Including children in a handfasting:


Celebrant
: 'When we think about marriage we immediately visualize the joining of two people. But this is not always so. Marriages unite families and as is the case in many families today who already have children, they give us a wonderful opportunity to celebrate and embrace some of the other important relationships in our lives.


During a wedding ceremony rings are sometimes exchanged with a promise. As (Bride) and (Groom) are not exchanging rings, but instead binding their hands, they thought appropriate that their children should also take part as a reminder of their promise to them on this day.


(Bride & Groom) wanted to find a way to let their children know now how special and wonderful they are, and how privileged and blessed they feel to be their parents'.


Children step forward and their hands are bound with the parents

Celebrant addresses children:

'(Insert children’s names): These are the hands that will support encourage and protect you through all of life’s ups and downs, happy times, sad times, love and we hope, great joy. This binding is a reminder of the love and respect that each of you have for the others and that which will last for a lifetime'.

You can amend the wording of any of our ritual examples to suit your own family circumstances. Check out some of the others we've shared in previous posts.


The Wedding Gurus x

 


Sunday 11 December 2022

Modern Giving of the Bride Wording

In this day and age many couples still like the idea and tradition of the Giving of the Bride, but perhaps not what is stands for or the wording that goes with it. 

If the bride wants someone to escort her down the aisle, she can choose instead to modify the wording to a more modern version. 



Any wording can be used, but here is a sample we prepared for you as an idea:

Celebrant addresses person escorting bride (attendant)

Cel     Others would ask, at this time, who gives the bride in marriage, but, as a woman is not property to be bought and sold, given and taken, I ask simply if she comes of her own will and if she has her family's blessing.

           Celebrant: Rachel, is it true that you come of your own free will and accord?

           Rachel: Yes, it is true.

           Celebrant:  And with whose blessings accompany you?

           Bride's attendant: She’s accompanied with her father’s blessings.



vvvv

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The

Thursday 24 November 2022

Wedding Rituals and Traditions - A Box of Memories - Gorgeous for Wedding & Anniversary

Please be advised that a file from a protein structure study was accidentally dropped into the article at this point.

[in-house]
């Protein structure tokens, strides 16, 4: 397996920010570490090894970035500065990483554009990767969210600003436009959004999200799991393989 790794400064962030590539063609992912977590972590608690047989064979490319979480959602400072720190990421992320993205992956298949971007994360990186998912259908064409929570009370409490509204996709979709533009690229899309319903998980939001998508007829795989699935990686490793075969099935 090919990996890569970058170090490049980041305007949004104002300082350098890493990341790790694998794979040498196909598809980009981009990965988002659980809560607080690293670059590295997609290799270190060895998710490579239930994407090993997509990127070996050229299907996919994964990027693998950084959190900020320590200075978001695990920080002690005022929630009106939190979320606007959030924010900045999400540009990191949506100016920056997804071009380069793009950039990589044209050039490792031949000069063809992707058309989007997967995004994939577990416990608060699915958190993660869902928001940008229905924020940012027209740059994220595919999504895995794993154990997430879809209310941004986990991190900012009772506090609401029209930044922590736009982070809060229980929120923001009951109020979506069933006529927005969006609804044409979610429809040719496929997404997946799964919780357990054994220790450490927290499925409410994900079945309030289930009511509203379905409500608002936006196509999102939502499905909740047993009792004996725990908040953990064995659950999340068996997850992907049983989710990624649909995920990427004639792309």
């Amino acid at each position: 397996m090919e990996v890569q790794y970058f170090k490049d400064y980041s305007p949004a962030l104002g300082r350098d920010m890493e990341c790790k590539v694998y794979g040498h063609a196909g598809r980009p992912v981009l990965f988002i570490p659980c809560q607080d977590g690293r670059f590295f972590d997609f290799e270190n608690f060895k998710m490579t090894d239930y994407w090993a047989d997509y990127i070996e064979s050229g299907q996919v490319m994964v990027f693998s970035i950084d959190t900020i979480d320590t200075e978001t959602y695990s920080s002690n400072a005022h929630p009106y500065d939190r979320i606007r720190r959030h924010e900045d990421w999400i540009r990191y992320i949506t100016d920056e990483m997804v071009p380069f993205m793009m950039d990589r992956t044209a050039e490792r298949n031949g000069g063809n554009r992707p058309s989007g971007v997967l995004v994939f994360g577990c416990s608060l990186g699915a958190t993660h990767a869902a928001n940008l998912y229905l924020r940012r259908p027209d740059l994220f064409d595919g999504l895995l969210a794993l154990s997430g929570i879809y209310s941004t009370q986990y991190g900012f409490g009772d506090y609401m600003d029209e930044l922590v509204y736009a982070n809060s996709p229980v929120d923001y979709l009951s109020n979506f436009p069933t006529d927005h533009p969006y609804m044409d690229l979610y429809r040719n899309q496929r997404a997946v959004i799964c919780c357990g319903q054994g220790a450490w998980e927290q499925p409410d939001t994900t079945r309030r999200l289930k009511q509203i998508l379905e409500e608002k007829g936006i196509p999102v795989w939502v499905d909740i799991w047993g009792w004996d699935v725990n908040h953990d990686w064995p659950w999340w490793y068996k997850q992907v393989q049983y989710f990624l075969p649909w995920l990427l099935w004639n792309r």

This has to be one of our all-time favourites!

The ‘Box of Memories is a beautiful way for a couple to capture their thoughts and feelings about marriage and most importantly, about their love for each other.



Requirements: A wooden box, nails, a bottle of wine, 2 glasses and 2 handwritten letters

In the days leading up to the wedding, the couple select a decorative wooden box and some nails, making sure that it is large enough to hold a bottle of wine and 2 glasses and sturdy enough to stand the test of time. Together also, they select a bottle of their favourite wine and 2 glasses that can be placed in the box in advance.

On the eve of the wedding, each takes a little time out from the busy-ness and excitement, and spends a few minutes writing a letter to their soon-to-be partner expressing their feelings, what they are thinking, what they love about them and their hopes and dreams for the future. The letters are then sealed in an envelope.

During the ceremony, the celebrant will explain to the guests what the couple have done, and as they watch both place their sealed letters into the box and hammer in the nails one by one in turn, will tell them of their plans to open the box on the day the 10th wedding anniversary, when they will share the wine and read the letters.



Example Wording:

Jasmine and Daniel your commitment to each other today is obvious and evident to all of us as you stand before us now. With your vows declared and your rings exchanged, you have made a public demonstration of your commitment and love, but there is something more that you have chosen to do as a reminder of this day, that will be a source of great comfort and joy.

(Couple walk over to the table with the box, hammer and nails)

‘In this box you have placed some items that you have lovingly chosen together. A strong and sturdy box that has plenty of room for all the things you need and is sturdy enough to stand the test of time, just as your marriage will be. Inside you have placed 2 glasses and a bottle of wine, whose sweetness will remind you of all of the happy times you shared together, when you open it together on your 10 year wedding anniversary. I ask you now to please place the letters that you have written for each other on the eve of this day and seal the box with the nails.’

(Couple begin to hammer the nails)